We took our first steps toward “normalcy” last week on several fronts.

First, my daughter-in-law, Joy, decided maybe joining us at the pool we belong to would be a nice and relatively safe venture. As I’ve mentioned before, she’s a nurse practitioner and has been concerned that she not bring anything – particularly COVID-19 – home to her family or to us. As a result, we’ve seen our three Britt grandkids – Ariah, Thomas and Maddie – about three times in the last nine weeks, and then with appropriate social distancing.

So we were thrilled to meet them at the pool for lunch and an extended time in the water. Daughter Cat, also a pool member there, joined us with her two, Cade and Payton, so life seemed almost normal.

Of course, we’re under new rules at the pool, so it’s still a bit odd to wipe down the furniture with disinfectant upon arrival and departure. And we have to keep an eye toward the clock, since such pools are only allowed half capacity, and that means if ours is full by those standards, we’ve all been asked to limit stays to 90 minutes unless there’s no one waiting to get in.

It was a relatively slow day, so we were there closer to four hours with all five children in the water almost the entire time. It was fun to see the different personalities in the water. Ariah is a good swimmer. Cade and Payton have been on swim team, which sadly was canceled this year, so I enjoyed watching them race Opa, who can still beat them in swimming underwater without a breath. (Tom can still swim the length of the pool without a single breath – Cade can now beat his grandfather in free style but not in holding his breath; and Payton isn’t far behind them.)

Thomas, 5, and Maddie, 3, are both still in “swimmies,” but I can already see that Thomas is going to be a careful swimmer, and his little sister is going to put some grey hairs on all our heads – she already loves diving off the diving board and has to be watched carefully because she thinks nothing of swimming away without caring whether we have noticed or not.

There were a few other people at the pool, but we figured the chlorinated water surely would kill even coronavirus germs as they played.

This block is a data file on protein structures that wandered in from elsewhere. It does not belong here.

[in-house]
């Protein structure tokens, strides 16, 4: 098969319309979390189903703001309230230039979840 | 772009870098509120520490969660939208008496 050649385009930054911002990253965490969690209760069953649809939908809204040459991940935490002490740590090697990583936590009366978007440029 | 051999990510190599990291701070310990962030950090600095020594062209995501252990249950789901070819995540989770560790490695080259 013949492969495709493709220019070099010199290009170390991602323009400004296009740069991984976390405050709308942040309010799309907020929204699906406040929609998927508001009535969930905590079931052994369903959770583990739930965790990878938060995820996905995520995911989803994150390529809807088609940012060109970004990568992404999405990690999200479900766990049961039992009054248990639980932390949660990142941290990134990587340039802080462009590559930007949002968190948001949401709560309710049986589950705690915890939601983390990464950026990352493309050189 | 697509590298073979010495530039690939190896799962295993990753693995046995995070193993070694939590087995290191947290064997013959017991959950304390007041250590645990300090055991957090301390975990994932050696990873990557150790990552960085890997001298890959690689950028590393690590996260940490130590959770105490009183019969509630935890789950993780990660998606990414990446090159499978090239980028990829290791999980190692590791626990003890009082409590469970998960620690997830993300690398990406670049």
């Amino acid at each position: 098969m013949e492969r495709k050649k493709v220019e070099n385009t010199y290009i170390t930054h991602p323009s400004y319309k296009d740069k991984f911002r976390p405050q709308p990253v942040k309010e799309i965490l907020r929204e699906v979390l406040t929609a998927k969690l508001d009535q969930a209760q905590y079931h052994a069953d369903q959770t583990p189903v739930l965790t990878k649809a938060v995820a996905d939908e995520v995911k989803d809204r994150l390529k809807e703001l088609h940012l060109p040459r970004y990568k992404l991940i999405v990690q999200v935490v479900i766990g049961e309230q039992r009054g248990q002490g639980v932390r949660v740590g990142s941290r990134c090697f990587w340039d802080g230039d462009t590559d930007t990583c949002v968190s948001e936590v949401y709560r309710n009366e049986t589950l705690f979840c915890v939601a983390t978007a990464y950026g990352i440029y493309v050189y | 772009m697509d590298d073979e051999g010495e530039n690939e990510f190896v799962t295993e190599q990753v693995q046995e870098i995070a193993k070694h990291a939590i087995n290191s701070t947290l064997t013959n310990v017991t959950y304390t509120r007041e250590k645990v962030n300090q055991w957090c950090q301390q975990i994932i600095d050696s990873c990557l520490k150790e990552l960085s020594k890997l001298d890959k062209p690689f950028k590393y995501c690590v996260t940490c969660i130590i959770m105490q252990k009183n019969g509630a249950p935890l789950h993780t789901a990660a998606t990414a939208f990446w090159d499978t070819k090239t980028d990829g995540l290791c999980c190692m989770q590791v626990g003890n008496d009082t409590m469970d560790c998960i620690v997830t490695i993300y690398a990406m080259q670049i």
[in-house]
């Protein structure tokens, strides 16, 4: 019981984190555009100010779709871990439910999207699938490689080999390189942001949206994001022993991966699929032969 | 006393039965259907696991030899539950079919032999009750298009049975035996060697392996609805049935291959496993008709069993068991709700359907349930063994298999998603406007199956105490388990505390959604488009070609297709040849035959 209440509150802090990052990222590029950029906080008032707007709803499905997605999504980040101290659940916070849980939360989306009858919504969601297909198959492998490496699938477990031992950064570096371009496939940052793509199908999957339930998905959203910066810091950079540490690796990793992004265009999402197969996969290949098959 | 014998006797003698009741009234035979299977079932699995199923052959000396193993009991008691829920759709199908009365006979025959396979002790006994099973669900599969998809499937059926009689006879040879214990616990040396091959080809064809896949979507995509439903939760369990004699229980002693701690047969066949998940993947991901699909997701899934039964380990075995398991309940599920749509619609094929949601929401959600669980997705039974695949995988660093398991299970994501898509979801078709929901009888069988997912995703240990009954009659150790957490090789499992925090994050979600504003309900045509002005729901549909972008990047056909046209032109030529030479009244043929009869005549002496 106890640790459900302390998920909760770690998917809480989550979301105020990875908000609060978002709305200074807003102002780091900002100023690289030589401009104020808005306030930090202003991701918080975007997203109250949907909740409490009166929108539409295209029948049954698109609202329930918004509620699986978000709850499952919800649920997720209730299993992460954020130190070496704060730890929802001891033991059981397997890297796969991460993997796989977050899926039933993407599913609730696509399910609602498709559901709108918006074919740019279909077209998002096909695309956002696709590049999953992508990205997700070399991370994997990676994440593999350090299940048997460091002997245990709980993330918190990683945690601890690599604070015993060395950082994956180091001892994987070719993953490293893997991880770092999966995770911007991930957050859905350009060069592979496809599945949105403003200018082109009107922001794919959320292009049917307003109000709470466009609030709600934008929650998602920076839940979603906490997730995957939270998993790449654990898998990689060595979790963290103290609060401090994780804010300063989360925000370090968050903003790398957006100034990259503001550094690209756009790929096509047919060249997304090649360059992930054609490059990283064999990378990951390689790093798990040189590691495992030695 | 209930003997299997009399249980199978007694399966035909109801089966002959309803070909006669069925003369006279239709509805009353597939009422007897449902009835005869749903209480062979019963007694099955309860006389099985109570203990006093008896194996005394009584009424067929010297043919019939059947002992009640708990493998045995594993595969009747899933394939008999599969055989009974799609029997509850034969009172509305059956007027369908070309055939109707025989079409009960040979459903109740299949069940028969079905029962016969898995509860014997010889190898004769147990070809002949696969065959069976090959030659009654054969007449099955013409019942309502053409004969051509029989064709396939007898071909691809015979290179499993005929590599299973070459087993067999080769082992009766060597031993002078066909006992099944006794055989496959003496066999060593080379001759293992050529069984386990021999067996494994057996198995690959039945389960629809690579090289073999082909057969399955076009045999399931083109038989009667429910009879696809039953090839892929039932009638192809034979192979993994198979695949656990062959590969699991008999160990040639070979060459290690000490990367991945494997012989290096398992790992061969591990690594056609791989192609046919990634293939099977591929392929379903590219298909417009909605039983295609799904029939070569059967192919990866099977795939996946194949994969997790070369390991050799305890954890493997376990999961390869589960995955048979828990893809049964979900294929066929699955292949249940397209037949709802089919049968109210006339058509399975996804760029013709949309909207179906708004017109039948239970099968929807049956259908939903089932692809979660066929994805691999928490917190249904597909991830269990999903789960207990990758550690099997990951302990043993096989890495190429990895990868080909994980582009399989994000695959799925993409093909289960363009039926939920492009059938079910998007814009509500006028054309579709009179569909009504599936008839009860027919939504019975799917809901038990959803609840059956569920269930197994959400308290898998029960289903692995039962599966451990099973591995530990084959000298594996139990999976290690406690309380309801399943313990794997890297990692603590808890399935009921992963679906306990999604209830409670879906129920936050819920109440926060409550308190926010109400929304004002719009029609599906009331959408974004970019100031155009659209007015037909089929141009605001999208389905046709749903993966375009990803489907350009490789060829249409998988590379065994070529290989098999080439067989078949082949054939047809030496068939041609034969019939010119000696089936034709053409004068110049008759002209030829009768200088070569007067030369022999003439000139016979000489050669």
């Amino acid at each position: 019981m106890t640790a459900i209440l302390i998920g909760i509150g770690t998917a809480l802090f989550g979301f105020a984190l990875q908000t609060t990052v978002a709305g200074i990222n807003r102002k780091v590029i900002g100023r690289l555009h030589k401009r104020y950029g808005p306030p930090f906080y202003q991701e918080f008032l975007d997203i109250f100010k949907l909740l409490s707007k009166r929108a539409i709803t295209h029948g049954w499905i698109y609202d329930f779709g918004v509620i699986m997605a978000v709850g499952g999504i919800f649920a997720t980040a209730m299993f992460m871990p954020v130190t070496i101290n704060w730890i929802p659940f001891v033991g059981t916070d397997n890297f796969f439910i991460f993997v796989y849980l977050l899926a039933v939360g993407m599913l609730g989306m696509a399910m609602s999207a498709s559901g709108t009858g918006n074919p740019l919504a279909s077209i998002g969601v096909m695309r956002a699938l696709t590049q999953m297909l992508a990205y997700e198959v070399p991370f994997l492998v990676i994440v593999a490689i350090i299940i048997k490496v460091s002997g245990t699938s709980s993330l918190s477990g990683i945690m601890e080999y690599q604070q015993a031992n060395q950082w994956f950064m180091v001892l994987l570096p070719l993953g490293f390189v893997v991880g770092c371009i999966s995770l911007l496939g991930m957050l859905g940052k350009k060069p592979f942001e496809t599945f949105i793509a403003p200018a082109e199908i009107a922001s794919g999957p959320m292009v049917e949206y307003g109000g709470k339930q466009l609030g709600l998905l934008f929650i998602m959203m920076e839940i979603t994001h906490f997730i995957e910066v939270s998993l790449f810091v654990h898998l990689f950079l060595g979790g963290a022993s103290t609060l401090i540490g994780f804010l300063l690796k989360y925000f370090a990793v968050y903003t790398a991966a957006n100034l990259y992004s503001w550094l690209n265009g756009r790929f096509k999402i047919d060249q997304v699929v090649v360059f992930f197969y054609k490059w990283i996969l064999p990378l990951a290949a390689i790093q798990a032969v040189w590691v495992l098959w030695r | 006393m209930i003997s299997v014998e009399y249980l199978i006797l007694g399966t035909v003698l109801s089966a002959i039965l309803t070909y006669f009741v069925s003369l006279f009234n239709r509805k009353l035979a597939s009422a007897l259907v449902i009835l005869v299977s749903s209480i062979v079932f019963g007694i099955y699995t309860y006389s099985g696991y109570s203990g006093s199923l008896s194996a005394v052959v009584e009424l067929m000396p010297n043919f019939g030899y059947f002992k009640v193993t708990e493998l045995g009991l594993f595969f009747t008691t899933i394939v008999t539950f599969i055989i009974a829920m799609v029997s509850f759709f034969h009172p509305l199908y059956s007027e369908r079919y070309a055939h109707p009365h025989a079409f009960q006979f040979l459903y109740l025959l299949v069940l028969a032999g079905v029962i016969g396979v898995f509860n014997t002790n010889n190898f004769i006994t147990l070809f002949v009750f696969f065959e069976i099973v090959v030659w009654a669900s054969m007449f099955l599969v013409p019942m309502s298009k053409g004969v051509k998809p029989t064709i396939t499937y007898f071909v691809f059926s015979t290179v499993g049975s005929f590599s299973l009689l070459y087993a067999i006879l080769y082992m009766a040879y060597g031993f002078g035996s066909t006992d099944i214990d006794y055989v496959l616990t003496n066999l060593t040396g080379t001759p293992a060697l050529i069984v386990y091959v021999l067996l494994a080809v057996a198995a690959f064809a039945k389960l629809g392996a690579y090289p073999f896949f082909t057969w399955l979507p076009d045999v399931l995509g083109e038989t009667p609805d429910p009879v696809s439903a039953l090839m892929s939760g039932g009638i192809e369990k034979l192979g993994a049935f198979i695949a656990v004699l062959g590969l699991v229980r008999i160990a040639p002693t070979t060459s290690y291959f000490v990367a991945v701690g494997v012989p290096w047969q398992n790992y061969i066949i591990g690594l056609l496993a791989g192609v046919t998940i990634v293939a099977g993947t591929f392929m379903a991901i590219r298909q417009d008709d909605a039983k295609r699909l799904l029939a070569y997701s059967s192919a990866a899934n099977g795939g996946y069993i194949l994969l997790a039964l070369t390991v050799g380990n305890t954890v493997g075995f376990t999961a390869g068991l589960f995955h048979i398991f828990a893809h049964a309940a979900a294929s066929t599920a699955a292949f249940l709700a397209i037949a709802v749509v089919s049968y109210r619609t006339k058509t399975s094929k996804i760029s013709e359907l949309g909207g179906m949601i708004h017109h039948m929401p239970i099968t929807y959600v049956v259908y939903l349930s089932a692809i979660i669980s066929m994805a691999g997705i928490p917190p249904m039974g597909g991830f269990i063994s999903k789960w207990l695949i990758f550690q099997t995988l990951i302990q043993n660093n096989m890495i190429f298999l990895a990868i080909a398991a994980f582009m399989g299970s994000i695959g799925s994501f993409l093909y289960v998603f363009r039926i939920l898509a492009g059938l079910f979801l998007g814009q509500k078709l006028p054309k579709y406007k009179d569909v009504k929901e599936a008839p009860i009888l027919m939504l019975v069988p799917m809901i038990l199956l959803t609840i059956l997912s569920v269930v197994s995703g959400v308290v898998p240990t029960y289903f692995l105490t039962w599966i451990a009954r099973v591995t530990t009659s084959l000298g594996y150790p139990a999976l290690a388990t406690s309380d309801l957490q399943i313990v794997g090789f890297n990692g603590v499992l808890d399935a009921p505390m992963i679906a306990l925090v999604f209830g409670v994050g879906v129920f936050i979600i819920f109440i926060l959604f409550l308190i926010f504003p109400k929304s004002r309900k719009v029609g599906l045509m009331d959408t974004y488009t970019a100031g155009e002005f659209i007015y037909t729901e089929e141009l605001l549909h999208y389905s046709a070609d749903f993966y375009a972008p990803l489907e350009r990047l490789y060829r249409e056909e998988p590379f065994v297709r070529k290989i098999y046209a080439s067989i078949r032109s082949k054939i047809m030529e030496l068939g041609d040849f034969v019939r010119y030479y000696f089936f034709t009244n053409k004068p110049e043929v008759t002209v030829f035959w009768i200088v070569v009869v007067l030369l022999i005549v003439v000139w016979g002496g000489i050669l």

My next venture was to Target. I have complained that my husband has been working twice as much during quarantine as he was working before March. I have previously reported that after he retired from SRS, he took a job with a subcontractor, doing pretty much the same thing he was doing before retiring. Pre-COVID-19, he had settled into about nine or 10 hours a week. The last two months it’s been closer to 20. The irony for me has been that he’s earning twice as much “fun” money but with the quarantine I’ve had nowhere to spend it. Yes, I am very familiar with Amazon, but I’m not good at random shopping there. I still prefer to see firsthand certain types of purchases. So Target was a big step. I’ve been to the grocery store a handful of times since March and to the pharmacy maybe three times, but that’s it. I have not had any retail therapy to speak of in two months.

The reason for my decision to trek forth at this time is that last Sunday was granddaughter Clarke’s 5th birthday. And that brings me to the next step in venturing forth. We decided we’d drive up to Greenville for her birthday. We hadn’t seen Clarke and her sister Pearce since all this started, and I was ready. At the same time, I think Cade and Payton have had enough of isolation as well. They begged to go too, and I knew my Greenville girls would be thrilled to see their cousins.

Liz had planned a small get-together with a handful of friends who attend the same schools as Clarke and Pearce. (In the last three years, both girls have enjoyed having birthday parties at Pump It Up – I have previously mentioned this house of inflatables and other great activities, which makes it easy to invite the whole class.) This year, Liz and Vince decided to rent an inflatable with a water slide and put it in the back yard. And I think everyone was happy to enjoy an afternoon with five or six kids plus the birthday girl, her sister and two cousins. There were no fights and little crying – one little boy did twist his ankle as he arrived at the bottom of the slide, but one of the parents in attendance is a pediatric orthopedic surgeon, so we had a pro who could check out the ankle on the spot.

In fact, all the parents stayed with their kids. And almost all agreed that the kind of birthday party Clarke was having in many ways was far better than the typical huge crowd of screaming kids running around like banshees. While the kids all played nicely together, the adults had a chance to catch up – since they hadn’t really seen any of their friends in a while. We all enjoyed being able to sit and talk with few interruptions.

Unfortunately, old habits and rituals apparently die hard. As I was introduced to Liz’s boss’s husband, I instinctively put out my hand to shake his, and he instinctively reached out and took it. Only when Tom said, “Shouldn’t you be bumping elbows or something?” did I realize my faux pas – too late now. I guess two months of isolation can’t easily overcome a lifetime of well-ingrained rules of etiquette.

So I’m reentering the real world, whatever that is now, slowly but surely. I’ve already taken a couple of missteps there, and I’m hoping I don’t become a statistic of those contributing to the resurgence of COVID-19. Now I just want to say that if you see me on the street, and I reach out to shake your hand, it’s okay to shy away from taking it. I won’t be offended. In fact, if elbow bumps are a concern for you, just wave your fingers at me. I’ll understand.

And in case you’re wondering, I was finally able to have my nails done last week, and I’m feeling almost human again.